While no special hearing was set to have such issue decided, the question was heard by the trial court on the hearing of the motion for new trial and under the provisions of Section 10 of the Act of 1965 (Ga. L. 1965, p. 18; Code Ann. § 6-805), the decision of the trial court on the question of the correctness of such testimony is not subject to review. Thus, only the transcript and the statement as to the testimony of the witness (the appellee) by the trial court can be considered in determining if the finding of the trial court was supported by the evidence.

(a) The original decree, based upon an agreement between the parties required the appellant to make certain monthly payments to the appellee as alimony and child support, and on the hearing the appellant did not contend that he was not behind in the payments, but insisted that he was not in contempt of court because he did not have financial resources to pay the alimony and his health prohibited him from working and earning money to make such payments.

*692 The appellant testified that he was unable to work and an affidavit was introduced in evidence in which his physician swore that he was totally disabled and unable to work, and that he had filed forms certifying that he was entitled to social security as a result of the total and permanent disability. However, there was also testimony that the appellant was not destitute. He had an equity of from 10 to 12 thousand dollars in a home, he owned other real estate with some 2 thousand dollars equity, he had previously owned stock in a corporation from which he had drawn a salary of $400 per week which he transferred without monetary consideration to his present wife, and she was then drawing a salary of $200 per week from such corporation, and that he was receiving some $500 per month from a disability insurance policy. Under such circumstances it cannot be said that there was no evidence to authorize the court's finding that he was in contempt of court for failure to pay the alimony required to be paid by the divorce decree, and it is well settled that the activities of the husband at all times since the judgment was rendered can be taken into consideration in determining if he is in contempt of court for failure to pay the alimony. Cf. Heflinger v. Heflinger, 172 Ga. 889 (159 SE 242, 76 ALR 386). Nor is there any merit in the contention that because the decree as to alimony was based upon an agreement between the parties it cannot be enforced. See Fambrough v. Cannon, 221 Ga. 289, 290 (144 SE2d 335), and citations.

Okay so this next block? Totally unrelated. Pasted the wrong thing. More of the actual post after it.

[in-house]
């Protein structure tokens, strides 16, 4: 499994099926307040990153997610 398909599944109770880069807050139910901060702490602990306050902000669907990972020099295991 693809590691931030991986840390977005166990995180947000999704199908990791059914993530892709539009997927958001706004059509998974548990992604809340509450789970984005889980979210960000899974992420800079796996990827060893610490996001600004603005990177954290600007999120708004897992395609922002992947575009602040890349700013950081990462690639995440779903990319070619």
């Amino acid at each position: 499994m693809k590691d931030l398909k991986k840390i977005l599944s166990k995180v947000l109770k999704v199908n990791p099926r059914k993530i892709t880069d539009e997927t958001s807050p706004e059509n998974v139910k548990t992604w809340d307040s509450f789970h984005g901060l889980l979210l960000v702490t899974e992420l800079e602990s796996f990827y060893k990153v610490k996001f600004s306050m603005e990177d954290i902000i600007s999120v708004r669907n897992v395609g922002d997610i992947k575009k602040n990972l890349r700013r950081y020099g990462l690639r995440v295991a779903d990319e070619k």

5. The sole remaining question is whether the trial court erred in refusing to grant the appellant a supersedeas unless the appellant filed a bond to satisfy the amount found by the court to be in arrears at the time the application to hold him in contempt of court was filed. As was said in Cody v. Cody, 221 Ga. 677, 679 (146 SE2d 778): "The question of the right to a supersedeas in contempt cases has been laid to rest by the legislature in 1939 (Ga. L. 1939, p. 260; Code Ann. § 6-1009). Under this statute a party adjudged in contempt (except contempt in the presence of the court during a proceeding not present in the instant case) is entitled as a matter of right to a supersedeas upon written notice that he intends to except to the court's judgment."

*693 Thus, assuming but not deciding that the trial court erred in placing a condition on the granting of a supersedeas, since the record is silent as to whether the appellant filed such bond or was incarcerated, and since any damage done as a result of a failure to grant supersedeas without bond has already been done, and a reversal would not undo such damage, such judgment will not be reversed.

Judgment affirmed. All the Justices concur.